Program Teaches Nurses to Manage, Apply Emotions
The Four Habits model, used to improve patient-physician communication, can also prepare nurses to deliver relationship-centered care more effectively, study data shows.
When it comes to patient care, there's a technical side and an emotional side. The best nurses are masters of both, and according to a new study, a set of commonly used physician communication skills that aim to improve on the care provider's soft skills can be effectively applied to nursing training, too.
"I really believe relationship-centered care is really what it's about," the study's first author Mark J. Fisher, Ph.D., RN, an assistant professor in the College of Nursing at the University of Oklahoma Health Sciences Center, told me in an interview.
"Simply communicating using technical skills and focusing purely on information can provide a level of care, but I'm not sure it's the highest level or the most effective level."
The study found that a nurse training program based on the Four Habits Model "improves newly licensed nurses' self-perception of their preparation for emotion-focused conversations with parents" of pediatric patients.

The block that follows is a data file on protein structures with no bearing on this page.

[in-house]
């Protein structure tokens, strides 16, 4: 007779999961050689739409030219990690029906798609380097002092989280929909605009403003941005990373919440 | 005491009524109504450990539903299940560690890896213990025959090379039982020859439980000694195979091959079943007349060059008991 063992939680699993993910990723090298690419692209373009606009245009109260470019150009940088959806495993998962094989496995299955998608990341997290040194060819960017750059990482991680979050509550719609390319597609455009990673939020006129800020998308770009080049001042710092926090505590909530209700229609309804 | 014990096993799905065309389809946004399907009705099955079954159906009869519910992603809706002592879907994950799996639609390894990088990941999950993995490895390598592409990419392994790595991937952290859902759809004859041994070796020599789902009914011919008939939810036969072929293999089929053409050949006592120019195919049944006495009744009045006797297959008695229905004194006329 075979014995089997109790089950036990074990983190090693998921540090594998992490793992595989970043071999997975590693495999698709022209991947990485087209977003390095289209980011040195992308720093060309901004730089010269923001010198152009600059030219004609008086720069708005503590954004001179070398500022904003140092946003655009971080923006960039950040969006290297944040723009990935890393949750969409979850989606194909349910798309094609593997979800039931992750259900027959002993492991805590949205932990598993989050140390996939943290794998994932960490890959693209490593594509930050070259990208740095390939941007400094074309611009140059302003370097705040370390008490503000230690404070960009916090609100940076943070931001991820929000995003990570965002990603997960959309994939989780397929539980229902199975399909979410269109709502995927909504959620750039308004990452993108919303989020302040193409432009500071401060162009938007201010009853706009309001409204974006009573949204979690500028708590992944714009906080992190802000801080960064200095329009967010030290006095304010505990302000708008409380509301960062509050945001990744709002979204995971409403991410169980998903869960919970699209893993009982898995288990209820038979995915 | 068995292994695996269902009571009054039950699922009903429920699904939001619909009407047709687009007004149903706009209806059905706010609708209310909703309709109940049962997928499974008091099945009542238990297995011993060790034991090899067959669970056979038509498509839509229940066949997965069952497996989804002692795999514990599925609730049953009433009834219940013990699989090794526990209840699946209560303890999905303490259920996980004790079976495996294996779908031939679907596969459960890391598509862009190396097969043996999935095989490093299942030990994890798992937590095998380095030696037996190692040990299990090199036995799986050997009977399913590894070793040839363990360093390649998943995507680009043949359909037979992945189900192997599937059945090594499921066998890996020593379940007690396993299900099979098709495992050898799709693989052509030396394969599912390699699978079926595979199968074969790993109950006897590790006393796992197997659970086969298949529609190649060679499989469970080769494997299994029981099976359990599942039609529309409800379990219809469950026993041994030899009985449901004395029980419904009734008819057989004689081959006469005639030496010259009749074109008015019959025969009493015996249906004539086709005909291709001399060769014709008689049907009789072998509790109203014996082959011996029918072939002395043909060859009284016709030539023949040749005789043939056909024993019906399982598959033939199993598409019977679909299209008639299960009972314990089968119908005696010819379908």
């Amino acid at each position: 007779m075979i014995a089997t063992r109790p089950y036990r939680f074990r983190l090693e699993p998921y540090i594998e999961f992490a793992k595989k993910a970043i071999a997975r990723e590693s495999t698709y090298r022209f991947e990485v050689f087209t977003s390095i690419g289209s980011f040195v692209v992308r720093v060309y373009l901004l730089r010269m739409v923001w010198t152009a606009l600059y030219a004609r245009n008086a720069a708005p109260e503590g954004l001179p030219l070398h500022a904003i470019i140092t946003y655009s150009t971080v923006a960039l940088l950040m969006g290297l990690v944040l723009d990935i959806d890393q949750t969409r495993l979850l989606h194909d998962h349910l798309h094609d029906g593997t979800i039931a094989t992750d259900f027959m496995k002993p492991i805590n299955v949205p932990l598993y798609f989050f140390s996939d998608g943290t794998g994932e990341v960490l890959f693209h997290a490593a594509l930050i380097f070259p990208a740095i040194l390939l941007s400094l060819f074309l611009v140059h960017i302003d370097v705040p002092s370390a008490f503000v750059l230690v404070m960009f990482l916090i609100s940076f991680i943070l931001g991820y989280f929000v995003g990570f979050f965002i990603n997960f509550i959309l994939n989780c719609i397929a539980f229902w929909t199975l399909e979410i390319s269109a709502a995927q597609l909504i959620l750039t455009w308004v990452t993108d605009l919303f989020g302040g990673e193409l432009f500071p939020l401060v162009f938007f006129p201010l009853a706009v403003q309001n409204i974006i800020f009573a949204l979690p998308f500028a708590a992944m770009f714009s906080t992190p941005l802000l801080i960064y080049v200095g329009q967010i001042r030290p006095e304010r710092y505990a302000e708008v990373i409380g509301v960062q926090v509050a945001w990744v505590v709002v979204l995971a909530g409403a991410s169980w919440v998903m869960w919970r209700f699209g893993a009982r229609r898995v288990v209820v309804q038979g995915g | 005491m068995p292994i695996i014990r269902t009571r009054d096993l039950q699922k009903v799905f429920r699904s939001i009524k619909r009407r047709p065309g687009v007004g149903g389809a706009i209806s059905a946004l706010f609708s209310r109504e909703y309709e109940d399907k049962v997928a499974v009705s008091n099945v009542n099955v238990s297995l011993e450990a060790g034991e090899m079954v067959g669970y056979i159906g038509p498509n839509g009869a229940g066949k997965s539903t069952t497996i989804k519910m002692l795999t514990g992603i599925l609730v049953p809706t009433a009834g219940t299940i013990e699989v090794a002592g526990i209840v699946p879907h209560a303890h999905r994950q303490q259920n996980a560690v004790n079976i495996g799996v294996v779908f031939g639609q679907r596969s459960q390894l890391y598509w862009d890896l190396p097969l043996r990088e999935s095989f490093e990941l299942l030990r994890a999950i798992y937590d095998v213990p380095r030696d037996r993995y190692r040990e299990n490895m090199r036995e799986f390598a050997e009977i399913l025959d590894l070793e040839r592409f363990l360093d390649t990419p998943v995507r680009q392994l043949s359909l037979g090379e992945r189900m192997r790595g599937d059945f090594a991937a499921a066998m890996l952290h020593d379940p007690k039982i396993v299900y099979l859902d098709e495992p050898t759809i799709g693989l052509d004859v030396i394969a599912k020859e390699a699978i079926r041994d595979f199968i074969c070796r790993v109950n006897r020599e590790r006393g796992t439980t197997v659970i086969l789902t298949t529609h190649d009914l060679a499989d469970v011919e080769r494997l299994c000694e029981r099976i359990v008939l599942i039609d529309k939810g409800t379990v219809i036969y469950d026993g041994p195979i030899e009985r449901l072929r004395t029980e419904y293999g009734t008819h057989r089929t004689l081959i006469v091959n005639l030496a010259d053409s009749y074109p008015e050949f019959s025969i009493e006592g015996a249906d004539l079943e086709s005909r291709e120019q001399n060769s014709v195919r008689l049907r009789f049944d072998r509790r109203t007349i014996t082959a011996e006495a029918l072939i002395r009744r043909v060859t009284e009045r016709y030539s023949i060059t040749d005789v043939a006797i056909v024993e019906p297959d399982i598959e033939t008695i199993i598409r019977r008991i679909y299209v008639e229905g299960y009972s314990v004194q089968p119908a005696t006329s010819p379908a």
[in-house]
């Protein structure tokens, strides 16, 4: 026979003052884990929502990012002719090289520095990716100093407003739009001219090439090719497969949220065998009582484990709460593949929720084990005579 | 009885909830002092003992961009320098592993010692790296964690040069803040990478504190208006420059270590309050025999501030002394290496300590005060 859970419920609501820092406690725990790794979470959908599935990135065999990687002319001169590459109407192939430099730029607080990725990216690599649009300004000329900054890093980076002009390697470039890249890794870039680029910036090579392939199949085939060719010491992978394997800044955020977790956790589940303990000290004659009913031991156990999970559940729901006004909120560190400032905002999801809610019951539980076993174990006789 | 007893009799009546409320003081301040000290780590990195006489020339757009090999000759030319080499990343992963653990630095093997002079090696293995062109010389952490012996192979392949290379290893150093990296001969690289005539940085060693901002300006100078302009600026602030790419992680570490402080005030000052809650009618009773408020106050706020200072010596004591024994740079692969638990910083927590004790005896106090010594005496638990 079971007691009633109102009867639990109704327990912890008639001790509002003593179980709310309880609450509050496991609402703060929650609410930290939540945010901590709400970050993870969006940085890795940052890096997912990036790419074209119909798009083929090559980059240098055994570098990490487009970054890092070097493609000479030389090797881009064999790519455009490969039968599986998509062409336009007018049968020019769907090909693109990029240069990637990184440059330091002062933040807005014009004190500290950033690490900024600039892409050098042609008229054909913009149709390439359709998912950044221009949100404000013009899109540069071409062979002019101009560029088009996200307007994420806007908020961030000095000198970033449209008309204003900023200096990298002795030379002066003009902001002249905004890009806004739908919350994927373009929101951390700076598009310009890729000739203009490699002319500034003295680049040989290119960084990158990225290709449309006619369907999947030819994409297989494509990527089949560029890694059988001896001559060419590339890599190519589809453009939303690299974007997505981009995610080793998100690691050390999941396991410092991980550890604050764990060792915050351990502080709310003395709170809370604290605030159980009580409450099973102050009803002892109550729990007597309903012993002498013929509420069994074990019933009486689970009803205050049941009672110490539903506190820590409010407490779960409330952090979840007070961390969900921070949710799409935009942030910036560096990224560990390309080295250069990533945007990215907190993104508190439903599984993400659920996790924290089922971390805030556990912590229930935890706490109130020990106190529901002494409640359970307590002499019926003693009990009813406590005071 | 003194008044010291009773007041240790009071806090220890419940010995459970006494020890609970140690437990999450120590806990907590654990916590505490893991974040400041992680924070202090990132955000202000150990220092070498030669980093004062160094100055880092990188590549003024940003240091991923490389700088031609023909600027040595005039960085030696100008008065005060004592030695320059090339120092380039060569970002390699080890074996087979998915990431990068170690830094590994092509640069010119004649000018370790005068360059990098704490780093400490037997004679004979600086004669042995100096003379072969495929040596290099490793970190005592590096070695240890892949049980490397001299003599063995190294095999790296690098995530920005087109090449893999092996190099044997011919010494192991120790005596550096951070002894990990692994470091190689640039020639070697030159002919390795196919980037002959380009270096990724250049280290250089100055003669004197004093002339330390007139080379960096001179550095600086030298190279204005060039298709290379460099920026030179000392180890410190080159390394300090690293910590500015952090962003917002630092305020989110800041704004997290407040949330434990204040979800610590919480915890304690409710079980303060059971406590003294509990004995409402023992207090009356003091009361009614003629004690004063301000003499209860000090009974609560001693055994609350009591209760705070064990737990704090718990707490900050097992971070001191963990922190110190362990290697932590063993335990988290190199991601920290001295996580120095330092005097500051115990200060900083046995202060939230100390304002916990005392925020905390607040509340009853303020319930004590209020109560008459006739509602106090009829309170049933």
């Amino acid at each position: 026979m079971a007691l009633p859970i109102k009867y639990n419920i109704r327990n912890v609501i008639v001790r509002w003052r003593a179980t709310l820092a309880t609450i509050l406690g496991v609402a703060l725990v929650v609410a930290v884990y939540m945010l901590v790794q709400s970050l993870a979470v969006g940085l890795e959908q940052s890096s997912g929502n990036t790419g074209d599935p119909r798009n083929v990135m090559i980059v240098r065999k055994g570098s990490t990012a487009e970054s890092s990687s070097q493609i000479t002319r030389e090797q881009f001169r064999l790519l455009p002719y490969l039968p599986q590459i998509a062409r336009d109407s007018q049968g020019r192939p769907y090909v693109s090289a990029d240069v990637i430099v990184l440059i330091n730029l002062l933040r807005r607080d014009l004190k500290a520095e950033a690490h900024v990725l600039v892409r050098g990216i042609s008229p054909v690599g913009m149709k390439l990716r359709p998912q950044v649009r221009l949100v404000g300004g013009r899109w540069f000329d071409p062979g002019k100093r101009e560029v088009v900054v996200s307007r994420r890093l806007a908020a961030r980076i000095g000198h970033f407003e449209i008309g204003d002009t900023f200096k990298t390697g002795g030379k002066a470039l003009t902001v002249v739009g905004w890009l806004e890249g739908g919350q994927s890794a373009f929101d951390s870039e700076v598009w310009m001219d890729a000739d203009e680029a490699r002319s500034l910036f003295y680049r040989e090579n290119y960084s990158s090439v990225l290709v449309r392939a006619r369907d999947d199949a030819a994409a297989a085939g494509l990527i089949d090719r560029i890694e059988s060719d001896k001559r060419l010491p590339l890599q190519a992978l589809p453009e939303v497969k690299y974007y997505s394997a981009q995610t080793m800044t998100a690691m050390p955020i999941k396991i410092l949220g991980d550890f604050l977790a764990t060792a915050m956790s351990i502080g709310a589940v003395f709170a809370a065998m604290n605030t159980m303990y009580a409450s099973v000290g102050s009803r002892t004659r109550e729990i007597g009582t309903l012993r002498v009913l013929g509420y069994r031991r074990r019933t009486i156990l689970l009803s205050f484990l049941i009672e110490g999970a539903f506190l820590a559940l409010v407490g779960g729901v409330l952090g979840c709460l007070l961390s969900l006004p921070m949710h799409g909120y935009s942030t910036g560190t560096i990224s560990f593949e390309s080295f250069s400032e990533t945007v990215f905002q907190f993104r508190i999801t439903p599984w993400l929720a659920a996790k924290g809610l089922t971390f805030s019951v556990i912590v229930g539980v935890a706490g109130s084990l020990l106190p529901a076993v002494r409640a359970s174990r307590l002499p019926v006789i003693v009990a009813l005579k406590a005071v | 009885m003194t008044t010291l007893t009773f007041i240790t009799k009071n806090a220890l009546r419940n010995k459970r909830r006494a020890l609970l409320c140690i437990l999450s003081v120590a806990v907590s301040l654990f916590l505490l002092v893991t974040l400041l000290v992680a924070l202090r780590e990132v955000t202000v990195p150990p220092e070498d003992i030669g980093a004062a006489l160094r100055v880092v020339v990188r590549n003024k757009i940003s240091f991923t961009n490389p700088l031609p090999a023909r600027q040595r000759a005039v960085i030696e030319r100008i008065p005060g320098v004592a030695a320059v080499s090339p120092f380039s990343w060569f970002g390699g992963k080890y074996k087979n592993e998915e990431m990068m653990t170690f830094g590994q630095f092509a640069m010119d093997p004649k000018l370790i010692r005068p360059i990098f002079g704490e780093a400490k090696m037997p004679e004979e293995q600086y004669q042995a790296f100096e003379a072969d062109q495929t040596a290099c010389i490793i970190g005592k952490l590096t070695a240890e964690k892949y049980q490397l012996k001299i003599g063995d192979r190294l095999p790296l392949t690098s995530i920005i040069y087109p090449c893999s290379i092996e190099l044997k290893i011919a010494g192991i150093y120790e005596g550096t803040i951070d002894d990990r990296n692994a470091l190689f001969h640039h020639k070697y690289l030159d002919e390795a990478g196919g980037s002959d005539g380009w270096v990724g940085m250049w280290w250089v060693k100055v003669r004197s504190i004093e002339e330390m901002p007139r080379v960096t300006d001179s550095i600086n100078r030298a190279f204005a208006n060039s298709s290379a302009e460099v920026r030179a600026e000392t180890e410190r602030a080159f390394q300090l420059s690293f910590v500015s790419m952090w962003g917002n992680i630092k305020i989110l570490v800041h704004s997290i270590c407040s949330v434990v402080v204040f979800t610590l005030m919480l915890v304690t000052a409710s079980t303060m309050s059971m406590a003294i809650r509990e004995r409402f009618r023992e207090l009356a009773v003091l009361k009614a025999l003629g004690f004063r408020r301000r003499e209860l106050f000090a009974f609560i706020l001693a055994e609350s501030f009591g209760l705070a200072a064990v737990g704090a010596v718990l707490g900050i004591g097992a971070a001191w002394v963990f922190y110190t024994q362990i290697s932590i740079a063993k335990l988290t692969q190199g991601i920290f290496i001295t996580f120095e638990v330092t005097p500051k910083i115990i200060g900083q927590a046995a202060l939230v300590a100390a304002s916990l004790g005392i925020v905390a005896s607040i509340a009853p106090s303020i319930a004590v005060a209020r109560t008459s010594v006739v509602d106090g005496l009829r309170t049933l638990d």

The Four Habits are commonly used in physician training programs to help improve patient-physician communication, says Fisher, who tweaked the model slightly to study its effectiveness for pediatric nurses.
"My experience in the pediatric hospital setting and interactions with nursing students revealed many newly licensed nurses and most nursing students were quite anxious about talking with parents of children in the hospital setting," Fisher told me by email after our phone conversation.